Phoenix Coyotes Not Moving to Canada, According to Winnipeg Mayor Who's Probably Wrong

Good news, Phoenix Coyotes fans: the team's not moving to Canada and will remain in the desert -- according to the mayor of Winnipeg, anyway.

The bad news: he's probably wrong.

Today, as Glendale Mayor Elaine Scruggs rejected a plan that would have partnered the city with the Tohono O'odham Indians in its attempt to keep the Coyotes from leaving the Valley, the mayor of Winnipeg -- the former and potentially future home of the Coyotes -- told reporters he doesn't expect the Howlers to relocate to Canada.

"Do I believe the Coyotes are coming to Winnipeg? The answer would be no. I believe the Coyotes are staying in Phoenix," Winnipeg Mayor Sam Katz said following a city council meeting this morning. "I think we should start looking at some of the other potential franchises."

In reality, though, things aren't looking good for the Valley in terms of keeping an NHL team around.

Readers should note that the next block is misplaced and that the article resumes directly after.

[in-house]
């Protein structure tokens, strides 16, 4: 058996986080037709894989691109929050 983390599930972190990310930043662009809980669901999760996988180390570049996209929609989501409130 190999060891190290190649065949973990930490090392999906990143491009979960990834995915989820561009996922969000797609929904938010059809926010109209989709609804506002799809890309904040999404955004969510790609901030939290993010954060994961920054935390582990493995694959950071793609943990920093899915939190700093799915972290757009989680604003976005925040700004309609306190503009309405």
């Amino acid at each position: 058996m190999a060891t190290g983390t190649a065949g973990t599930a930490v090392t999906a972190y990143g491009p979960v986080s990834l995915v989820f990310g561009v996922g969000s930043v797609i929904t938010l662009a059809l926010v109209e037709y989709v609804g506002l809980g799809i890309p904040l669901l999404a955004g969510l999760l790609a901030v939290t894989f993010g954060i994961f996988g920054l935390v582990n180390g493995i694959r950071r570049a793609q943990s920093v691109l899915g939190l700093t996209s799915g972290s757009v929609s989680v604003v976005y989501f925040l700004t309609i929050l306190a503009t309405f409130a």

For starters, they built the stadium in Glendale, so good luck getting east Valley residents to drive up to an hour away to watch a sport the majority of them don't understand. Even if the Coyotes stay in Glendale, the team will have the same attendance issues it's had the past two years (worst in the NHL and second-worst in the NHL, respectively).

Then there's the Goldwater Institute and its pesky pursuit of keeping things Constitutional.

Sadly, we have a feeling the Coyotes played their last game in the desert when the Detroit Red Wings completed the sweep of the team in the first round of the Stanley Cup Playoffs last week -- but if there's a way to hurt your chances of getting re-elected mayor of a Canadian city, Katz probably found it by prematurely disappointing his city's hockey fans.  

KEEP PHOENIX NEW TIMES FREE... Since we started Phoenix New Times, it has been defined as the free, independent voice of Phoenix, and we'd like to keep it that way. With local media under siege, it's more important than ever for us to rally support behind funding our local journalism. You can help by participating in our "I Support" program, allowing us to keep offering readers access to our incisive coverage of local news, food and culture with no paywalls.
James King
Contact: James King